If Dame Judi Dench was going to revisit one of her great roles in the twilight of her storied career, it had to be Queen Victoria.
Her take on the sad, autocratic, fat, lonely grump who ruled over the British Empire at its peak was a career highlight, showing the iconic queen’s vulnerable side in “Mrs. Brown.”
Recent scholarship about another particular friend of the widowed queen provided the inspiration for “Victoria & Abdul,” a send-up of Victorian conservatism that is “based on a true story — mostly.” And start to finish, it’s bloody delightful, a romp “mostly.”
As the ageing Victoria heads into her Golden Jubilee, the Empire’s rulers the The Raj (India) strike a commemorative coin. They press a tall, impressive-looking jail clerk, Abdul Karim (Ali Fazal) and a grumpier, shorter draftee (Adeel Akhtar) into service to deliver it to her as a grand royal banquet.
Their escort, Mr. Bigge (Robin Soans) and the various royal decorum enforcers who instruct them have one over-riding edict. “You must not look her in the eye.”
Abdul does, and gives her a smile. And thus does a great little-known friendship between ruler and servant begin.
The Empress of India has found her biggest Muslim fan, and Abdul, with his musical accent and tales of the lost love that inspired the Taj Mahal, the glories of Indian architecture and the opulence of the subcontinent’s rulers, enchants her.
Which troubles, then enrages her Head of the Royal Household (the slack-jawed Tim Pigott-Smith) and her ageing wastrel of an heir apparent, Bertie (a marvelously blustering Eddie Izzard). The insults, veiled and unveiled racism of one and all (Olivia Williams is Lady Churchill, no “lady” at all) pour forth.
There are mixed signals, confused intentions all around. And the source of it all is her “most obedient servant,” her sounding board, the man who would teach her Urdu “because Hindi is of the lower classes,” her instructor in the Koran.
It’s delightful to think of this dowdy old woman being this curious about the world into her dotage, determined to learn something of her Empire through a man who only wants to please her, to brighten her days. A weary monarch tired of life and power learns something of what life is all about from this humble man of India — “service.”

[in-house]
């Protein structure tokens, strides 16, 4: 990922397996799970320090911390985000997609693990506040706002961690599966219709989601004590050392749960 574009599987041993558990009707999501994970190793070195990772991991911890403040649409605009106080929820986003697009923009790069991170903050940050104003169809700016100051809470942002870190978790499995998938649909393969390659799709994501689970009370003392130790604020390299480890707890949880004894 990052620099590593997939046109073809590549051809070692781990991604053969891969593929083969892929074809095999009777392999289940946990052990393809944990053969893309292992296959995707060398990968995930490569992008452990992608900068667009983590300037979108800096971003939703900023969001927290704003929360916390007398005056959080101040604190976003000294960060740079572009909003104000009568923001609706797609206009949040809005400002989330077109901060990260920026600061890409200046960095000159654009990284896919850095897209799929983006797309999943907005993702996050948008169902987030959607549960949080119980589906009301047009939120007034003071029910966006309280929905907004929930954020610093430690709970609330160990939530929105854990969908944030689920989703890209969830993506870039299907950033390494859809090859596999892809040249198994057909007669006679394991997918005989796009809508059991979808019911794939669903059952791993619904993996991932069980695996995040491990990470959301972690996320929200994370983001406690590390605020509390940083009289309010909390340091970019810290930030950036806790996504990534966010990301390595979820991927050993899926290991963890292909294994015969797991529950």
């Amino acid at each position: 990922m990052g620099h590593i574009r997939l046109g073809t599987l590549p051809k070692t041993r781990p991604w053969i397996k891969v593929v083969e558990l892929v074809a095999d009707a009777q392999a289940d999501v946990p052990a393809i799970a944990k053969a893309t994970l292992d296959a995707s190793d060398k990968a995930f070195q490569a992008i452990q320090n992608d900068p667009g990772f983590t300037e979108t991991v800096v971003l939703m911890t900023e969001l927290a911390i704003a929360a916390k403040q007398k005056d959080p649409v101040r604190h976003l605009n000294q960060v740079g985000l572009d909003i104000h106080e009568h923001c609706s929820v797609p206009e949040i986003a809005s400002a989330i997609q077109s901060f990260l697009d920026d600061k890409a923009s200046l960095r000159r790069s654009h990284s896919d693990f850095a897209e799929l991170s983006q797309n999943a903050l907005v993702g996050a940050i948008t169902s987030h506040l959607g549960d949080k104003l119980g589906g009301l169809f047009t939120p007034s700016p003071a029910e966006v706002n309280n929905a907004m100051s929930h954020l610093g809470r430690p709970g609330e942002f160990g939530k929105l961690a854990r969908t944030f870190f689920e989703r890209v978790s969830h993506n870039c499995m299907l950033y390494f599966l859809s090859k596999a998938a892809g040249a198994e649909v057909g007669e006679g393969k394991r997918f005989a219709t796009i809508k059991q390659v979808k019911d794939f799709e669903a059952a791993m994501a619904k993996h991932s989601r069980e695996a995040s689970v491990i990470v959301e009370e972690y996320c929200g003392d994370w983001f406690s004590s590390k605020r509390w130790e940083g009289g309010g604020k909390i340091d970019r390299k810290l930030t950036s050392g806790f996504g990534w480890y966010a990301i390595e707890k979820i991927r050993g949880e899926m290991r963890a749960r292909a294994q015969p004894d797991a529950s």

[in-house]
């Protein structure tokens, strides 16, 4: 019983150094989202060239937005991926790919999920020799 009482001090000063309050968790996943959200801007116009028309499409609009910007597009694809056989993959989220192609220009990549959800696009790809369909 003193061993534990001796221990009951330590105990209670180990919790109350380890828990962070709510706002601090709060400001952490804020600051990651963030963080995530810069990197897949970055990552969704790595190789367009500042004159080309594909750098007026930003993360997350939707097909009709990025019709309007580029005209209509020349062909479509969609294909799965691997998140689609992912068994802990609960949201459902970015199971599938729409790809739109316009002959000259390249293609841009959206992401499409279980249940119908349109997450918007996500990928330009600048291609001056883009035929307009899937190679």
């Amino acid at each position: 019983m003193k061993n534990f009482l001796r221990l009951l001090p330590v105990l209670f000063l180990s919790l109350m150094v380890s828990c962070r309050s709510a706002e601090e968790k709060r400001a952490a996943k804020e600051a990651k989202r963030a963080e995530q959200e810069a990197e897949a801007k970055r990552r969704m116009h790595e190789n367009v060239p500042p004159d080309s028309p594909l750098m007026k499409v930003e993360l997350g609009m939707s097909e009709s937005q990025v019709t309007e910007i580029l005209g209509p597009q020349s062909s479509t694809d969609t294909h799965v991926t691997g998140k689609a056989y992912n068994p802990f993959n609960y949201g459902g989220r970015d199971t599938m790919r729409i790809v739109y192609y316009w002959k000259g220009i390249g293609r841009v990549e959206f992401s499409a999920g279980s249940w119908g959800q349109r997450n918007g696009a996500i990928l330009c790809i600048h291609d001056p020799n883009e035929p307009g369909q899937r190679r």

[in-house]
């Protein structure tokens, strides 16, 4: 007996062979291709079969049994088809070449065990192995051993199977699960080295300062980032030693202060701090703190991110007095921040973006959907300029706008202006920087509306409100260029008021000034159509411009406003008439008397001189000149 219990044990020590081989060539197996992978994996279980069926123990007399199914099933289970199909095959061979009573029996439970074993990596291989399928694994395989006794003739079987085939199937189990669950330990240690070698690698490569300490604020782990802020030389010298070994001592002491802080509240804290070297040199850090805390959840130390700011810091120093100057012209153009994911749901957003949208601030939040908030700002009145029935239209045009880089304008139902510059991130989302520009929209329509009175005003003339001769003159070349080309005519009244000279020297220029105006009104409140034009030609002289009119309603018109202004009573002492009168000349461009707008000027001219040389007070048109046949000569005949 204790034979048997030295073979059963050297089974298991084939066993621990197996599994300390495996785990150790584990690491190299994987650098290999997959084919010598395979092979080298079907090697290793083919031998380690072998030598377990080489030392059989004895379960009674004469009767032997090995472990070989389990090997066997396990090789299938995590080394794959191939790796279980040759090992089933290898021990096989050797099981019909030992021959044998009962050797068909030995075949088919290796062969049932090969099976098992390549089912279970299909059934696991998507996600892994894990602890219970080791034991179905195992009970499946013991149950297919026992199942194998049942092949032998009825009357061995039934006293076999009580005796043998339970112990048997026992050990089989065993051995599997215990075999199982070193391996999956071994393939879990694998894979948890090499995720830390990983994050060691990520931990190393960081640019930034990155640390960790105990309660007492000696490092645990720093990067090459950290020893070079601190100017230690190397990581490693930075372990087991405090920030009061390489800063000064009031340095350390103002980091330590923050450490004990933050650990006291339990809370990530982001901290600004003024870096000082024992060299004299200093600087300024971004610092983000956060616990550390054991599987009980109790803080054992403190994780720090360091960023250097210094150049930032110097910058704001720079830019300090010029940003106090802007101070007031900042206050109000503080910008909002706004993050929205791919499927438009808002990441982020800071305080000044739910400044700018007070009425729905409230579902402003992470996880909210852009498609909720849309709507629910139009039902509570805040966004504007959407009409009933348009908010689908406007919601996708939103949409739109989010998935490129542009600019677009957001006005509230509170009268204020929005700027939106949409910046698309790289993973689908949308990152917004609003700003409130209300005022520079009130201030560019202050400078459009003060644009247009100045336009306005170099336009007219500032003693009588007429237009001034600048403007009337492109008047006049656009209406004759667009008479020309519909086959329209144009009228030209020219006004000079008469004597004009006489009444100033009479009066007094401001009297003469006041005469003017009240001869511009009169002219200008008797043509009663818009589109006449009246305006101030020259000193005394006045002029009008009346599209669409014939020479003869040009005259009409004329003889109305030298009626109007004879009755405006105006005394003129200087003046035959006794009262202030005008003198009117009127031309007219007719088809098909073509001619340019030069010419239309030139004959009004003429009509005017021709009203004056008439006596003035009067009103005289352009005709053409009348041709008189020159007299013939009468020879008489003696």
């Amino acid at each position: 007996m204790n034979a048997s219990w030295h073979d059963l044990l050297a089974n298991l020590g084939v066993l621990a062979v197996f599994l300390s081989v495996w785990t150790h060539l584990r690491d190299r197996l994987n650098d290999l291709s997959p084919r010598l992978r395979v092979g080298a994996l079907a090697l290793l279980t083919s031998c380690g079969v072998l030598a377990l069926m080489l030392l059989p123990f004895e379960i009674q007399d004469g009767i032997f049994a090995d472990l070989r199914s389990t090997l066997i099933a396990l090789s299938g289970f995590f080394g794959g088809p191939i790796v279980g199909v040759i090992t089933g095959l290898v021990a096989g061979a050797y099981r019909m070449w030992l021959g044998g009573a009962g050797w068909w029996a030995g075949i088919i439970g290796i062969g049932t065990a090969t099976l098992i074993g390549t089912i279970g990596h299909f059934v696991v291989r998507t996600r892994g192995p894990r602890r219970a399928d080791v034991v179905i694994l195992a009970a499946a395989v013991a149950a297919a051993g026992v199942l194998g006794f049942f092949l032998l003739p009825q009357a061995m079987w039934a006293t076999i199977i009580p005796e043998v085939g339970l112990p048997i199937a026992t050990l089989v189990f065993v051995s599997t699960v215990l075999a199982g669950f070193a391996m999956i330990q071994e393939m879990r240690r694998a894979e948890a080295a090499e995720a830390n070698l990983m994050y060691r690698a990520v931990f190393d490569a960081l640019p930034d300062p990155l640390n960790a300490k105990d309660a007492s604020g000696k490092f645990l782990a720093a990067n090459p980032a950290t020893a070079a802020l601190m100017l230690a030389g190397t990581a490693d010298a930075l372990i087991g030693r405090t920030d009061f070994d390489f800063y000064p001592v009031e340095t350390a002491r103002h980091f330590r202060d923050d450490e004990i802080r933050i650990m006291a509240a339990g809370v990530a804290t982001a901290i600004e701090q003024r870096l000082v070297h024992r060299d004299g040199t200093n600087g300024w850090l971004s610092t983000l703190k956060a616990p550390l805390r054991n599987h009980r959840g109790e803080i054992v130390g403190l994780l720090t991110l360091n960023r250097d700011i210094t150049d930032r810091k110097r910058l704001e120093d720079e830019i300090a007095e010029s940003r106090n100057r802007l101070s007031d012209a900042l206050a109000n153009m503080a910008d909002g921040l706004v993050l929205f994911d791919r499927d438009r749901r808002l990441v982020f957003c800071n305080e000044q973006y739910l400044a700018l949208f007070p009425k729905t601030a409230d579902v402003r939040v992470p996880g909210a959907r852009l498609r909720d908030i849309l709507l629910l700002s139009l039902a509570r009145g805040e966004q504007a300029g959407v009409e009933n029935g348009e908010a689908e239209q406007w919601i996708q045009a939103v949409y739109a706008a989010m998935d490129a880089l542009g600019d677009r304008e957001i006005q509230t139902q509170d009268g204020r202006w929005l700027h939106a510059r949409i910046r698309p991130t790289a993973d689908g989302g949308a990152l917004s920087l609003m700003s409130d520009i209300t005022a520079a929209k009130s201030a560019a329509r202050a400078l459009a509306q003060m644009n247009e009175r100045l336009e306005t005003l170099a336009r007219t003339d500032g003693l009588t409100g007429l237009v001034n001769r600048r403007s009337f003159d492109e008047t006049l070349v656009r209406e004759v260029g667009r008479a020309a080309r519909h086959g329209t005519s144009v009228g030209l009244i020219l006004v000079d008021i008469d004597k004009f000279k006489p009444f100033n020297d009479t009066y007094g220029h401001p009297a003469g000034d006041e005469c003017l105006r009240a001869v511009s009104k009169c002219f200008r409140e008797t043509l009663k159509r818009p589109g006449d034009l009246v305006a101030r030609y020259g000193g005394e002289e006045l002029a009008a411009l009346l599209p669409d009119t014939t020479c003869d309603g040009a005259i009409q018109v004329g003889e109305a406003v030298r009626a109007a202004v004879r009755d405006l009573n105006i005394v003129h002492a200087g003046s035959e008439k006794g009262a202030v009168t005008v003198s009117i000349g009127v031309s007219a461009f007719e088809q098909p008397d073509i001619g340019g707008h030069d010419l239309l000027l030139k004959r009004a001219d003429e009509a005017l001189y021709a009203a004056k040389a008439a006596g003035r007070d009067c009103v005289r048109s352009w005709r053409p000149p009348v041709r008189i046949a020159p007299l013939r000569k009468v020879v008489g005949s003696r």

And Abdul and his reluctant sidekick Muhammad (Akhtar)?
“How do you like your new Scottish clothes?”
“They’re very scratchy, ma’am.”
“Everything in Scotland is scratchy.
Director Stephen Frears (“Philomena,” “The Queen”) gives Dench’s return to the role of Victoria a splendid build-up. She’s ancient, doddering, has to be helped out of bed, dressed and marched through every dreary day of her Jubilee. She speed-slurps her soup and sprints through meals, a near slob whose dinner guests must likewise race to polish off a course before she does, lest they leave the table hungry.
“Victoria & Abdul” spares no expense in peopling the glorious settings of Empire, from Windsor Castle to Balmoral to Osborne House on the Isle of Wight with legions of red-coated servants and scores of over-dressed guests at court. It’s a gorgeously detailed look at the empty opulence of an era.
Dench, who spoke of retirement a couple of years back (she’s going blind), manages some lovely moments of empathy, outrage and wounded vulnerability. Surrounding her with the likes of Michael Gambon (her prime minister, Lord Salisbury) is only her due.
Fazal’s Abdul is less fully drawn in. The character can seem opportunistic, vain, a bit full of himself as he rises in the ranks thanks to his student’s patronage. He glories in his uniforms, with the gold brocade “VR” (Victoria Regina) embroidered upon his chest. He is a Muslim eager for acceptance in the modern West.
But Fazal rarely has more to play than guileless. For a movie about racism, repression and class distinction, “passive” is a troubling take on the character. It never quite crosses over into patronizing, however. The Lee Hall script gives the whole picture the air of a comical “sick burn” of colonialism and ethnocentrism, and leaves all the British-hating fury to Muhammad, which tends to balance things out.
The picture remembers “Mrs. Brown,” but tilts towards “The King & I” in its light tone and jolly befuddlement. Perhaps that’s all we’re meant to take from this post-Brexit jab at British racism, that cultural exchanges, not cultural clashes, are how we grow and come to know those we dismiss, resent or fear.
Either way, this comical poke at the people who invented most of the world’s racial slurs could not have come at a better time, for Britain and for the Queen of Actresses, Dame Judi, back to playing one of her greatest roles and managing it, as always, with acrid wit and style.
MPAA Rating: PG-13 for some thematic elements and language
Cast: Judi Dench, Ali Fazal, Eddie Izzard, Tim Pigott-Smith, Michael Gambon, Olivia Williams, Adeel Akhtar
Credits: Directed by Stephen Frears, script by Lee Hall, based on the Shrabani Basu book. A Focus Features release.
Running time: 1:52